Product-mix decision integrated with ABC for better profitability management: the case of communications equipment firm in Taiwan

Authors: Yi-Hui Tai, Wen-Ying Wang, Yu-Huei Chang

Journal: Chiao Da Management Review. Dec. 2012, 32(2): 37-76.

Keywords: Product-mix decision; Market-oriented strategic planning method; Activity-based costing (ABC); Bidding market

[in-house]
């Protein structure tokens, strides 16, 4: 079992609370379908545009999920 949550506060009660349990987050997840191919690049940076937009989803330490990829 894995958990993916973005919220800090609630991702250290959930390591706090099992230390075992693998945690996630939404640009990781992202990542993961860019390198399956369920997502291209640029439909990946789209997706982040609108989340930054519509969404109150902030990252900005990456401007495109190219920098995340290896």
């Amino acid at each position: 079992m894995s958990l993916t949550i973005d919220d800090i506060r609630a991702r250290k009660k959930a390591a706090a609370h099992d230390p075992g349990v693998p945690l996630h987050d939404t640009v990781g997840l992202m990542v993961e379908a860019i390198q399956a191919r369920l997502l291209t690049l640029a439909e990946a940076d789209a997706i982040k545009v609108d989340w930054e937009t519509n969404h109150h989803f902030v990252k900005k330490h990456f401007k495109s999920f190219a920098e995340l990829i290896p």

The Iiterature on product-mix decisions can be categorized into two groups. The studies in the firrst category compare different cost systems, whereas studies in the second category determine the best product-mix decision using computer simulations or mathematical models. However, product-mix decisions are important not only for the final structure of the product-mix but also for the decision-making process. The comprehensiveness of the decision-making process has a pi votal effect on the appropriateness of the outcome. In particular, in the telecommunications bidding market, pricing and product-mix decisions are indispensable. This is because of certain special features of the telecommunications bidding market. Producers may have many products that conform to the specifications of buyers, but these would have different prices. Each bidding project can have a huge impact on a company's profit or loss. This study considers a communications equipment company operating in the telecommunications bidding market and examines how this company can increase its profits by using activity-based costing to improve its product-mix decision. After making the improvement, the product-mix decision of the company is based on a market-oriented strategic p1anning method in which the vision is first clarified. Then, it is followed by an analysis of the internal and external environments. Next, the company's positioning choice is made; finally, the company's product-mix strategy is derived. According to the company's product-mix strategy, the main factors that influenced the product-mix decision are deduced. The results reveal that the accumulated gross profit after the improvement was 3.13 times greater than that before the improvement, and the accumulated net profit after the improvement was 27 times greater than that before the improvement. The results of this study complement the existing literature and provide implications for companies in the bidding market.